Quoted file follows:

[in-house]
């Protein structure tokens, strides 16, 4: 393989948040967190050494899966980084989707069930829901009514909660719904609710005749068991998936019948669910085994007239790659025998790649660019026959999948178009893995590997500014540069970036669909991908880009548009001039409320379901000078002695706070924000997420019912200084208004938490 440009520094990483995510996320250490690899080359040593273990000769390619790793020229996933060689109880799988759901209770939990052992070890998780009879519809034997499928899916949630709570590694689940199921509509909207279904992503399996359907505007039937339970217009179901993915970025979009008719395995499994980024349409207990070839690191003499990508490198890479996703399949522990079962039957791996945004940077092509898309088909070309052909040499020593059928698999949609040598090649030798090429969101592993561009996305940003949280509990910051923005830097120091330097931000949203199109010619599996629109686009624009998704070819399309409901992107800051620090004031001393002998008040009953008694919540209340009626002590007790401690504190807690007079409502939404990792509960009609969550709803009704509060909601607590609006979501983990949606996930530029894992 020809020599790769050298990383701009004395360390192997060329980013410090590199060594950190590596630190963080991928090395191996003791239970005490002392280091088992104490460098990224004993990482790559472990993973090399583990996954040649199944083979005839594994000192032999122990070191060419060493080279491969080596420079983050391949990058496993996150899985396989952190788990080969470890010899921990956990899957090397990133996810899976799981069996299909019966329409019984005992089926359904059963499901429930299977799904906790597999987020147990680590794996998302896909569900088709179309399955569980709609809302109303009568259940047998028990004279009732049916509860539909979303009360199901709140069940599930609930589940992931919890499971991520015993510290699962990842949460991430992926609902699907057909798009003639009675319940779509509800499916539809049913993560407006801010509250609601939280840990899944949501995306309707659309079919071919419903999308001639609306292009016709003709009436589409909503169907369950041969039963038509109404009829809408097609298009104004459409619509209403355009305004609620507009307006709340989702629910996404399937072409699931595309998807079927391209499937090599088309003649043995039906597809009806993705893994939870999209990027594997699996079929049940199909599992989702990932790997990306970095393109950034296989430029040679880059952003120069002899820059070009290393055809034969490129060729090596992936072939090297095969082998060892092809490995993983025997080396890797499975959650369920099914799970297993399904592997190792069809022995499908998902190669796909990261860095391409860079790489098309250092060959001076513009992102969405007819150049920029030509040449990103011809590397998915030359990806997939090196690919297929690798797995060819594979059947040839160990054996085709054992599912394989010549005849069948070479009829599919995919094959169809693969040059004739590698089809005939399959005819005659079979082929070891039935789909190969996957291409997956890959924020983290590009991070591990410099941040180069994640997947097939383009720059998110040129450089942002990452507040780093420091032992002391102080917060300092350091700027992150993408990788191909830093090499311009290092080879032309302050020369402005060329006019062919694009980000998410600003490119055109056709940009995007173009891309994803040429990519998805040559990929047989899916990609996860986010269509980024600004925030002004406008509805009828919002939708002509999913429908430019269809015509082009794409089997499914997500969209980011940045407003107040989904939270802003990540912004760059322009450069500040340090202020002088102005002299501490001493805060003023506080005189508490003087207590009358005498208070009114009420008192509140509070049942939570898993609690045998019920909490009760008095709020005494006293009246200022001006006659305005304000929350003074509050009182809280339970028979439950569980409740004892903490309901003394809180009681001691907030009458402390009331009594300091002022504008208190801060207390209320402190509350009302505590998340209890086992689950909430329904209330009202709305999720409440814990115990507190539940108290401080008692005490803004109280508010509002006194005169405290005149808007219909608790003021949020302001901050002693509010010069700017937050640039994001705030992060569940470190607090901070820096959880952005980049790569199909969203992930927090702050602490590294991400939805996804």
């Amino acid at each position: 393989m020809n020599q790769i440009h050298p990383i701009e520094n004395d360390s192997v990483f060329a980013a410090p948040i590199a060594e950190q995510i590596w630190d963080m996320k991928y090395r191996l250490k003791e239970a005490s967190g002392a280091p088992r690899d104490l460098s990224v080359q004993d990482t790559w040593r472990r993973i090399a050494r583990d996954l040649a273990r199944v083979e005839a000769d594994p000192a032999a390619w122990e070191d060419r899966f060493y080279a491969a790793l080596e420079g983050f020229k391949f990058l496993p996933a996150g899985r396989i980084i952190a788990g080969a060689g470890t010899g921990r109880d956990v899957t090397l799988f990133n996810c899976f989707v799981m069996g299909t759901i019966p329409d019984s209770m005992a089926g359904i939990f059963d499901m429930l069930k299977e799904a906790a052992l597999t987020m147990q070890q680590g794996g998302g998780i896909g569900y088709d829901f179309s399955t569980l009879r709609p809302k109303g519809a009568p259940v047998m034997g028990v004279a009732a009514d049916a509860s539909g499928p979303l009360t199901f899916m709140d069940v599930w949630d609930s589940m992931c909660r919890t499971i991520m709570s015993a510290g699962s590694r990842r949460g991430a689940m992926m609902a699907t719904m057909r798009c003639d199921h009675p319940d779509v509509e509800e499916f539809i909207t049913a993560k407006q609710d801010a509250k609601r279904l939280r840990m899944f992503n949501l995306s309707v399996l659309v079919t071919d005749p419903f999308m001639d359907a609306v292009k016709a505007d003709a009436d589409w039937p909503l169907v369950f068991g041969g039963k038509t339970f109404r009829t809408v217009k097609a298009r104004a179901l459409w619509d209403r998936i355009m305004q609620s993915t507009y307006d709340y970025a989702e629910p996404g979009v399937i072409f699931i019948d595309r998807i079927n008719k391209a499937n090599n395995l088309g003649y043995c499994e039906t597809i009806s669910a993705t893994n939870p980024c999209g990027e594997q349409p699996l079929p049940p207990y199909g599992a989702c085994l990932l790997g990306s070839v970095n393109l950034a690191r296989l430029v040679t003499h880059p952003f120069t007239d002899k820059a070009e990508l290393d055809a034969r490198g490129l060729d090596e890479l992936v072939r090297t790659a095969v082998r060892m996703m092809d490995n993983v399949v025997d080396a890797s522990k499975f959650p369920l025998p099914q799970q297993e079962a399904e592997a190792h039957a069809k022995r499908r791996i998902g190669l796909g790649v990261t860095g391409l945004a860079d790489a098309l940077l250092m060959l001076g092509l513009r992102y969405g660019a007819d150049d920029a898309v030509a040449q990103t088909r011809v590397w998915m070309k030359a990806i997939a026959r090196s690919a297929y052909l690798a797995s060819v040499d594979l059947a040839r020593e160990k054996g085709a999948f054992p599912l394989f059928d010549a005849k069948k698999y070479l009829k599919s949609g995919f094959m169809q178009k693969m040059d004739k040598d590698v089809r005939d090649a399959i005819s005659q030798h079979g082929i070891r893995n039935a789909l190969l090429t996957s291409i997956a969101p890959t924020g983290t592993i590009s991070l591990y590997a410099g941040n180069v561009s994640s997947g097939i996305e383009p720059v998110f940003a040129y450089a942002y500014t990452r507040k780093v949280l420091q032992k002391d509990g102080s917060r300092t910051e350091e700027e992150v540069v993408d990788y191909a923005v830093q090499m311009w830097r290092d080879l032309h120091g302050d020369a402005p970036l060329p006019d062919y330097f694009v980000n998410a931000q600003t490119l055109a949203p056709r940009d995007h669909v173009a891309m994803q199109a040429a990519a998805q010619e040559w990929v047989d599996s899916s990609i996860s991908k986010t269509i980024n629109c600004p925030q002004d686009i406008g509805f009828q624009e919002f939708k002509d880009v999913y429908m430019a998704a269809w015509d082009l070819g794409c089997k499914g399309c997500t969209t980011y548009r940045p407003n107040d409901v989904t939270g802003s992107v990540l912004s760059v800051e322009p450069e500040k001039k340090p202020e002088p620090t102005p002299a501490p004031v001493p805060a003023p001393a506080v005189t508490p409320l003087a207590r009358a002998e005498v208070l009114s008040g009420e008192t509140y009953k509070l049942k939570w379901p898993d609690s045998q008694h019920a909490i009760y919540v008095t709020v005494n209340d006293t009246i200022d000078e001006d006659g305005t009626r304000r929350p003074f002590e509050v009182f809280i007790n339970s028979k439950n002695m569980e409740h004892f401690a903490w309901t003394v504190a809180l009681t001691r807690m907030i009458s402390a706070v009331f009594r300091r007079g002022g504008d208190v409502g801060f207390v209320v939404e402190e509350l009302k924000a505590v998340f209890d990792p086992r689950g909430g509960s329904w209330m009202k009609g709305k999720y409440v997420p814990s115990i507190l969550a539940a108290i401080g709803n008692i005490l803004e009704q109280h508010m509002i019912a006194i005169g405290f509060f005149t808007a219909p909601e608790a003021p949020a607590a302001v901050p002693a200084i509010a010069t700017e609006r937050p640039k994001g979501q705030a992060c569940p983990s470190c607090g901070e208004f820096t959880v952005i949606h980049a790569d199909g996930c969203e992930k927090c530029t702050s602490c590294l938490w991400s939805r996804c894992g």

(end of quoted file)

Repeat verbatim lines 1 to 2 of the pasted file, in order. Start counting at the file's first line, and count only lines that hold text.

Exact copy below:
[in-house]
């Protein structure tokens, strides 16, 4: 393989948040967190050494899966980084989707069930829901009514909660719904609710005749068991998936019948669910085994007239790659025998790649660019026959999948178009893995590997500014540069970036669909991908880009548009001039409320379901000078002695706070924000997420019912200084208004938490 440009520094990483995510996320250490690899080359040593273990000769390619790793020229996933060689109880799988759901209770939990052992070890998780009879519809034997499928899916949630709570590694689940199921509509909207279904992503399996359907505007039937339970217009179901993915970025979009008719395995499994980024349409207990070839690191003499990508490198890479996703399949522990079962039957791996945004940077092509898309088909070309052909040499020593059928698999949609040598090649030798090429969101592993561009996305940003949280509990910051923005830097120091330097931000949203199109010619599996629109686009624009998704070819399309409901992107800051620090004031001393002998008040009953008694919540209340009626002590007790401690504190807690007079409502939404990792509960009609969550709803009704509060909601607590609006979501983990949606996930530029894992 020809020599790769050298990383701009004395360390192997060329980013410090590199060594950190590596630190963080991928090395191996003791239970005490002392280091088992104490460098990224004993990482790559472990993973090399583990996954040649199944083979005839594994000192032999122990070191060419060493080279491969080596420079983050391949990058496993996150899985396989952190788990080969470890010899921990956990899957090397990133996810899976799981069996299909019966329409019984005992089926359904059963499901429930299977799904906790597999987020147990680590794996998302896909569900088709179309399955569980709609809302109303009568259940047998028990004279009732049916509860539909979303009360199901709140069940599930609930589940992931919890499971991520015993510290699962990842949460991430992926609902699907057909798009003639009675319940779509509800499916539809049913993560407006801010509250609601939280840990899944949501995306309707659309079919071919419903999308001639609306292009016709003709009436589409909503169907369950041969039963038509109404009829809408097609298009104004459409619509209403355009305004609620507009307006709340989702629910996404399937072409699931595309998807079927391209499937090599088309003649043995039906597809009806993705893994939870999209990027594997699996079929049940199909599992989702990932790997990306970095393109950034296989430029040679880059952003120069002899820059070009290393055809034969490129060729090596992936072939090297095969082998060892092809490995993983025997080396890797499975959650369920099914799970297993399904592997190792069809022995499908998902190669796909990261860095391409860079790489098309250092060959001076513009992102969405007819150049920029030509040449990103011809590397998915030359990806997939090196690919297929690798797995060819594979059947040839160990054996085709054992599912394989010549005849069948070479009829599919995919094959169809693969040059004739590698089809005939399959005819005659079979082929070891039935789909190969996957291409997956890959924020983290590009991070591990410099941040180069994640997947097939383009720059998110040129450089942002990452507040780093420091032992002391102080917060300092350091700027992150993408990788191909830093090499311009290092080879032309302050020369402005060329006019062919694009980000998410600003490119055109056709940009995007173009891309994803040429990519998805040559990929047989899916990609996860986010269509980024600004925030002004406008509805009828919002939708002509999913429908430019269809015509082009794409089997499914997500969209980011940045407003107040989904939270802003990540912004760059322009450069500040340090202020002088102005002299501490001493805060003023506080005189508490003087207590009358005498208070009114009420008192509140509070049942939570898993609690045998019920909490009760008095709020005494006293009246200022001006006659305005304000929350003074509050009182809280339970028979439950569980409740004892903490309901003394809180009681001691907030009458402390009331009594300091002022504008208190801060207390209320402190509350009302505590998340209890086992689950909430329904209330009202709305999720409440814990115990507190539940108290401080008692005490803004109280508010509002006194005169405290005149808007219909608790003021949020302001901050002693509010010069700017937050640039994001705030992060569940470190607090901070820096959880952005980049790569199909969203992930927090702050602490590294991400939805996804």